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October 18, 2018
IAFF Local Newswire
 
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Updated: Oct. 18 (23:10)

Passing of Retired Fire LT Francis G. Murphy
Local 1347
City of Columbia Firefighter Park
IAFF Local 4381
October 17, 2018: Retirement Party Battalion Chief James Kottage
UPFFA
Pink Breast Cancer Shirts
IAFF Local 739
2019 PFFA Convention Hotel Information
PFFA
Walpole's Newest Firefighters
IAFF local 2464
 
     

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If you find mistakes on this website, consider that they are put here for a purpose. The Staff tries to publish something for all members in the limited space available. Some people are always trying to find mistakes, so here they may be. ~Editor

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 IAFF136.ORG Is The Official Publication Of
Dayton Firefighters Local 136

Editor-in-Chief:
Steve Dunham

Managing Editor:
Larry C. Ables

"Unions have a secure place in our industrial life. Only a handful of reactionaries harbor the ugly thought of breaking unions and depriving working men and women of the right to join the union of their choice."- Dwight Eisenhower  1954

Fact Sheet

 

Smoke Alarms - Make them work for your safety

Smoke alarms are the residential fire safety success story of the past quarter century. Smoke alarm technology has been around since the 1960s. But the single-station, battery-powered smoke alarm we know today became available to consumers in the 1970s, and since then, the home fire death rate has been reduced by half. NFPA estimates that 94% of U.S. homes have at least one smoke alarm today, and most states have laws requiring them in residential dwellings.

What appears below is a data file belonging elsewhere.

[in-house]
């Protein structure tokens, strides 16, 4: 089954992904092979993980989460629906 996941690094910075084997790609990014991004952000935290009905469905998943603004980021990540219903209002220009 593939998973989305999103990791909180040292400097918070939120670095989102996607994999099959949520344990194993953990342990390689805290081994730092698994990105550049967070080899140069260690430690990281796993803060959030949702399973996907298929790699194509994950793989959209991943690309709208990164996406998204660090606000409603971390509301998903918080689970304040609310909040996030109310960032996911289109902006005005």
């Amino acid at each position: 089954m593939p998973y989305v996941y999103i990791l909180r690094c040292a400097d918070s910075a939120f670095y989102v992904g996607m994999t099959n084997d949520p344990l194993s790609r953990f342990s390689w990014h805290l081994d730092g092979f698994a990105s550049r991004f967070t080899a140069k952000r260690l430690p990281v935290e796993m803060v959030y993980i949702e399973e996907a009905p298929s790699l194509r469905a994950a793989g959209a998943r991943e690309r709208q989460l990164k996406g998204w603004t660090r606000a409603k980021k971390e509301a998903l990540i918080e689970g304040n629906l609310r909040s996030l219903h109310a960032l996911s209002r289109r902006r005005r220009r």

Important: Working smoke alarms are essential in every household. It is necessary to practice home fire drills to be certain everyone is familiar with the smoke alarm signal, and to determine if there are any obstacles to a quick and safe evacuation (including the inability for some to awaken to the smoke alarm signal).

Facts & Figures

  • 15 of every 16 homes (94%) in the U.S. have at least one smoke alarm.
  • One-half of home fire deaths occur in the 6% of homes with no smoke alarms. Homes with smoke alarms (whether or not they are operational) typically have a death rate that is 40-50% less than the rate for homes without alarms.
  • In three of every 10 reported fires in homes equipped with smoke alarms, the devices did not work. Households with non-working smoke alarms now outnumber those with no smoke alarms.
  • Why do smoke alarms fail? Most often because of missing, dead or disconnected batteries.

 Installation Tips

  • Install at least one smoke alarm on every floor of your home (including the basement) and outside each sleeping area. If you sleep with the door closed, NFPA recommends installing smoke alarms inside the room. In new homes, smoke alarms are required in all sleeping rooms, according to the NFPA 72, National Fire Alarm Code®.